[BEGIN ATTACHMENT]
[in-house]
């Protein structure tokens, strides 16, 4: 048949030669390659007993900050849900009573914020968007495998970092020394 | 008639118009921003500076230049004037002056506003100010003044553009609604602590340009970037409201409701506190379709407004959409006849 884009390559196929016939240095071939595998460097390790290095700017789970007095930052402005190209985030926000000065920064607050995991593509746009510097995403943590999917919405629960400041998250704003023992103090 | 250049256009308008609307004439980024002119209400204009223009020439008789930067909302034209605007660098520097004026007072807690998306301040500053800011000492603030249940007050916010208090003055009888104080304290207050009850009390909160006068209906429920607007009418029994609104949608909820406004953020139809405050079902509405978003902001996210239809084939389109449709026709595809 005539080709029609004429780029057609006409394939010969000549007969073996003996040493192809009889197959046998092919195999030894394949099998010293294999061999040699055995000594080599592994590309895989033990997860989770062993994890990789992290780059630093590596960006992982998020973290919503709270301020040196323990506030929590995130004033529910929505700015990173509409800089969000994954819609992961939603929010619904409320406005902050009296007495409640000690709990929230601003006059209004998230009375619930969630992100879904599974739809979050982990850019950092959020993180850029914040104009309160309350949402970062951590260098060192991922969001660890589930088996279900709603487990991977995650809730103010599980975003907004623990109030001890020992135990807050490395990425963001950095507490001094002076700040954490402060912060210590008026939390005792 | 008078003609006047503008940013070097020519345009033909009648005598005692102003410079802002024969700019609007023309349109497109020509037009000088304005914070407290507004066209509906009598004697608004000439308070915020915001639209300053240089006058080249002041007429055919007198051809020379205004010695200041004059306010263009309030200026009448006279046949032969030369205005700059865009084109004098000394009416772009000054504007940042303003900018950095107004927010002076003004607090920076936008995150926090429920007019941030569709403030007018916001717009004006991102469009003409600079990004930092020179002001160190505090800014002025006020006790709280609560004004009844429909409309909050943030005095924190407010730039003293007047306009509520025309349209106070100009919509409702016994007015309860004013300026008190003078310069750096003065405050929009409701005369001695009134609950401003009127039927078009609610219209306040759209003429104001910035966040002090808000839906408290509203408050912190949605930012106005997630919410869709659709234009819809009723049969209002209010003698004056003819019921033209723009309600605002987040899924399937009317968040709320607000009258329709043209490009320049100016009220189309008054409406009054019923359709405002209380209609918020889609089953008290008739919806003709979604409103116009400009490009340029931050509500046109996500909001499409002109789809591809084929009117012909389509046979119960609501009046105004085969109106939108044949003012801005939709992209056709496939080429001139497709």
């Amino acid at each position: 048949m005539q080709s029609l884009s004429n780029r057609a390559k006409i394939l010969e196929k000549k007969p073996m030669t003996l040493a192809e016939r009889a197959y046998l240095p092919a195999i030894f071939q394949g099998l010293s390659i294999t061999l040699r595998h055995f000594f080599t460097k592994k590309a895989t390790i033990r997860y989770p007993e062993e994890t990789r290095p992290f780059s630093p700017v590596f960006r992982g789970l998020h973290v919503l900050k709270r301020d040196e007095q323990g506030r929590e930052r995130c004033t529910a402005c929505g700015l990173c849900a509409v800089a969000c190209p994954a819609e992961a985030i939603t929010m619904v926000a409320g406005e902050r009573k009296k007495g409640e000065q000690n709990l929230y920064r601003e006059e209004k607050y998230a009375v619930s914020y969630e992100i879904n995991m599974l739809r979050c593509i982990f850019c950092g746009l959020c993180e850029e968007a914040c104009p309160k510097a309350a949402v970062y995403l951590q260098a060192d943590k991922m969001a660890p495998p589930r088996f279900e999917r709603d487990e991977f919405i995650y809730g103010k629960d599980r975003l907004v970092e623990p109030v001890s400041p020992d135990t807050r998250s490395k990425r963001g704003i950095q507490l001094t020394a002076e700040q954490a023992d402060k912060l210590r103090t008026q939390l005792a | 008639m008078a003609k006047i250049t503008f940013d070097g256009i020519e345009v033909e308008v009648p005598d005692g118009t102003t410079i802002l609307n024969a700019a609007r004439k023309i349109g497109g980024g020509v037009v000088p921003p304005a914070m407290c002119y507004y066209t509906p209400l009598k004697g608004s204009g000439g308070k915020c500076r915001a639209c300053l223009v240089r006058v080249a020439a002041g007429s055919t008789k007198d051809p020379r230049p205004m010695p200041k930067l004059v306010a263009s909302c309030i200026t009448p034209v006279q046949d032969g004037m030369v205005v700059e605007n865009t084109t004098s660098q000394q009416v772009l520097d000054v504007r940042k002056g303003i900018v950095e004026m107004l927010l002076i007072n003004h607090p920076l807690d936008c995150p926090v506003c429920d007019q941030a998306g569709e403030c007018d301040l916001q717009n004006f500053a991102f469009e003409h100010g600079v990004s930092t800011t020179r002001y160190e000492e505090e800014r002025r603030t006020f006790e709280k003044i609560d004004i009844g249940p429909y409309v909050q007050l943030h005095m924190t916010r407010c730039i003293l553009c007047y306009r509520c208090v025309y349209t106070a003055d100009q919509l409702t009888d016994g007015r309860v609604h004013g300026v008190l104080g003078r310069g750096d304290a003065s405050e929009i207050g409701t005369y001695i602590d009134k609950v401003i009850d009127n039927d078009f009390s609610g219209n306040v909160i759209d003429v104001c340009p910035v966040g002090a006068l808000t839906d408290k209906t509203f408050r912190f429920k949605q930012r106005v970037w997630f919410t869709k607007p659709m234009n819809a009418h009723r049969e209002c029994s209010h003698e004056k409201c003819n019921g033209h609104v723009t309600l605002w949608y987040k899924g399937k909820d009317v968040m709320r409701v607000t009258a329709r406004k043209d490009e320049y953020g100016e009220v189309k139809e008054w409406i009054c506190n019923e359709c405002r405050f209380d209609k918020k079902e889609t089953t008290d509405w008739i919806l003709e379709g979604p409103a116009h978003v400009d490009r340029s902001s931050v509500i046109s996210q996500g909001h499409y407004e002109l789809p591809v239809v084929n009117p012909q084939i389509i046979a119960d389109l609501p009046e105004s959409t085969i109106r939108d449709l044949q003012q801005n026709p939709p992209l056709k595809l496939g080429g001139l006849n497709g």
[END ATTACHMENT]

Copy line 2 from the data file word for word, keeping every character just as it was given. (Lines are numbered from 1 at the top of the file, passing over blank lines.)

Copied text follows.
């Protein structure tokens, strides 16, 4: 048949030669390659007993900050849900009573914020968007495998970092020394 | 008639118009921003500076230049004037002056506003100010003044553009609604602590340009970037409201409701506190379709407004959409006849 884009390559196929016939240095071939595998460097390790290095700017789970007095930052402005190209985030926000000065920064607050995991593509746009510097995403943590999917919405629960400041998250704003023992103090 | 250049256009308008609307004439980024002119209400204009223009020439008789930067909302034209605007660098520097004026007072807690998306301040500053800011000492603030249940007050916010208090003055009888104080304290207050009850009390909160006068209906429920607007009418029994609104949608909820406004953020139809405050079902509405978003902001996210239809084939389109449709026709595809 005539080709029609004429780029057609006409394939010969000549007969073996003996040493192809009889197959046998092919195999030894394949099998010293294999061999040699055995000594080599592994590309895989033990997860989770062993994890990789992290780059630093590596960006992982998020973290919503709270301020040196323990506030929590995130004033529910929505700015990173509409800089969000994954819609992961939603929010619904409320406005902050009296007495409640000690709990929230601003006059209004998230009375619930969630992100879904599974739809979050982990850019950092959020993180850029914040104009309160309350949402970062951590260098060192991922969001660890589930088996279900709603487990991977995650809730103010599980975003907004623990109030001890020992135990807050490395990425963001950095507490001094002076700040954490402060912060210590008026939390005792 | 008078003609006047503008940013070097020519345009033909009648005598005692102003410079802002024969700019609007023309349109497109020509037009000088304005914070407290507004066209509906009598004697608004000439308070915020915001639209300053240089006058080249002041007429055919007198051809020379205004010695200041004059306010263009309030200026009448006279046949032969030369205005700059865009084109004098000394009416772009000054504007940042303003900018950095107004927010002076003004607090920076936008995150926090429920007019941030569709403030007018916001717009004006991102469009003409600079990004930092020179002001160190505090800014002025006020006790709280609560004004009844429909409309909050943030005095924190407010730039003293007047306009509520025309349209106070100009919509409702016994007015309860004013300026008190003078310069750096003065405050929009409701005369001695009134609950401003009127039927078009609610219209306040759209003429104001910035966040002090808000839906408290509203408050912190949605930012106005997630919410869709659709234009819809009723049969209002209010003698004056003819019921033209723009309600605002987040899924399937009317968040709320607000009258329709043209490009320049100016009220189309008054409406009054019923359709405002209380209609918020889609089953008290008739919806003709979604409103116009400009490009340029931050509500046109996500909001499409002109789809591809084929009117012909389509046979119960609501009046105004085969109106939108044949003012801005939709992209056709496939080429001139497709």